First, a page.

Originally you needed both horizontal and vertical privity (usually resolved by a straw man)

Tulk created equitable servitudes


Tulk v. Moxhay p. 864

Owner of land in a square transferred it with a covenant to retain it as a park

English courts generally rejected negative easements but to do otherwise would be giving him more than he paid for

The owner likely would not have transferred the property if he knew it was not enforceable

Court creates the doctrine of equitable servitudes


3 types of arrangements

1. Easements – first to develop historically

Property right, can be given to another person

No horizontal privity is required

Easements in gross are hard to keep track of but necessary (RR, Utilities)

They are transferable as long as they indicate such an intent

Hunting easements are generally not construed as transferable

2. Real covenants – second to develop (mostly used in the US)

Courts view them as contracts

Horizontal privity is required (privity of estate or you bind 3rd parties)

Must touch and concern the land (relevant to ownership of property)

Only applies to the estate (not adverse possession)

  1. Equitable servitudes – established in Tulk

Must be notice, must touch and concern the land, no privity requirement

They are in the land, not the estate

Restatement no longer requires touch and concern (public policy exceptions)

R.3rd §3.1 p. 886


Sanborn v. McLean p. 870

Owner wants to put a gas station in the subdivision

Deed does not have restrictive covenant but it still applies

No need to look at other deeds but you do have inquiry notice

Court uses doctrine of implication to create a restrictive covenant


Neoponsit Property Owners v. Emigrant Industrial Savings p. 875

Owners stop paying and bank forecloses – pays HOA dues but not arrears

Court says they have a right to collect the money but no right to the property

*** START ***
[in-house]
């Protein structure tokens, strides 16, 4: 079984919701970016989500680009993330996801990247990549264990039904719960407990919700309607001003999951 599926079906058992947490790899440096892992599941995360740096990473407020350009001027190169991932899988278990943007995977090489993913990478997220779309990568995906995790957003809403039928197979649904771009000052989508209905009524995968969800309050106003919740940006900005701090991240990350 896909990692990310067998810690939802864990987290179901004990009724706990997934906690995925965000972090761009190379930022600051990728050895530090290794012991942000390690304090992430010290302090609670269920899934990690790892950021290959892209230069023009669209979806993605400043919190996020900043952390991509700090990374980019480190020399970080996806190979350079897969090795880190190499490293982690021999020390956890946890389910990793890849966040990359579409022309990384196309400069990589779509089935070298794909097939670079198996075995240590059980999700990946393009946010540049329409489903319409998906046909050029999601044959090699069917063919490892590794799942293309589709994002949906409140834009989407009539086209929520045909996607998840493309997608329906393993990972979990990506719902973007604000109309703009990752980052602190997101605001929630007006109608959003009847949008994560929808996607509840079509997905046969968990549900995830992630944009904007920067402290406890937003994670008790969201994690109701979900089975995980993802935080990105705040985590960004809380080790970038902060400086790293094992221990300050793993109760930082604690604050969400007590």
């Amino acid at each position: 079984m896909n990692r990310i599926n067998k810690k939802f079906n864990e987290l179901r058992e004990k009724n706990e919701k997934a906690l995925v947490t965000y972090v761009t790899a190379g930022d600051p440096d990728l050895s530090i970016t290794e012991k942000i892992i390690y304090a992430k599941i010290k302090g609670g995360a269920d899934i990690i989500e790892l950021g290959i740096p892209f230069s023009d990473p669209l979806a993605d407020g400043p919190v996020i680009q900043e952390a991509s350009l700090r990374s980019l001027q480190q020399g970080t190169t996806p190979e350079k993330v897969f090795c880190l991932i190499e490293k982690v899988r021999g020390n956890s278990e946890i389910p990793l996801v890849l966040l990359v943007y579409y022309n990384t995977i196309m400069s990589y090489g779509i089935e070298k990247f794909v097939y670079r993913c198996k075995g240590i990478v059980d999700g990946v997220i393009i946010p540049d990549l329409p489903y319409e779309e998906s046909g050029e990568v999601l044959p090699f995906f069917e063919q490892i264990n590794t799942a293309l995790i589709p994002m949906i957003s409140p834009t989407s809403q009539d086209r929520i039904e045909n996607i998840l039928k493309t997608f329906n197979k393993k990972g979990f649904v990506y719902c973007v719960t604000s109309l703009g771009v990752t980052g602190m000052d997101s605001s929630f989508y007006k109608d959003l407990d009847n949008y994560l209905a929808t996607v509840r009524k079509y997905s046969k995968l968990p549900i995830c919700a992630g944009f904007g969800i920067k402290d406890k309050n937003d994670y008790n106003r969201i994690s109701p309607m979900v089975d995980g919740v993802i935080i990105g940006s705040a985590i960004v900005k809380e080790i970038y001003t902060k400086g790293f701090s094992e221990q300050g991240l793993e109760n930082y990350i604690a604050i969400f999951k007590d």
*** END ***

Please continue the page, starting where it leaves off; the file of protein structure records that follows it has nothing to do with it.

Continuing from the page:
It does touch and concern the property as it affects the value (keeps property in good condition)


Hill v. Community of Damien of Molokai p. 893

Home for aids patients in subdivision limited to single family use

Court says the covenant applies to type of building and not type of residents


Caullett v. Stanley Stilwell & Sons p. 888

Developer sells land with covenant that when the buyer builds he will use the developer

Court says he can convey his land without restrictions


Western Land v. Truskolaski p. 911

When perpetual covenants are not longer appropriate due to changing circumstances (no longer enhance value) the court will modify them or find them unenforceable


Pocono Springs Civic Association v. MacKenzie p. 921

Buyer never builds on land but still has to pay association dues

Tries to give it away as a park, abandon it, and file a declaration saying they don’t own it

Court rules that good title means it can’t be abandoned


Common interest communities

HOA – every lot has an obligation to pay dues (private communities are an extreme form)

Cooperative – all the tenants own the property as a corporation

Creates problems if one tenant stops paying, all the others have to carry his share

Also have the problem of having to buy out other owners once they start getting equity

It was formed to get around the need of livery of siesen for a unit with no land

Condominium – each buyer finances his own unit but there is a condominium association

Owners are member sand they elect a board of directors


Comments (2)

Brian Bender
Perry Wellington Realty - Altoona, PA
Your 24 Hour Realtor
very important dealing with realestate
Feb 04, 2008 01:51 AM
Harrison K. Long
HomeSmart, Evergreen Realty - Irvine, CA
REALTOR , GRI, Broker associate, Attorney

Easements can be implied from an existing use and according to necessity of the parties.  Did you see the California court of appeal 2009 decision confirming easement by necessity of use in Linthicum v. Butterfield, 175 Cal App 4th 259?

Jun 03, 2010 12:27 PM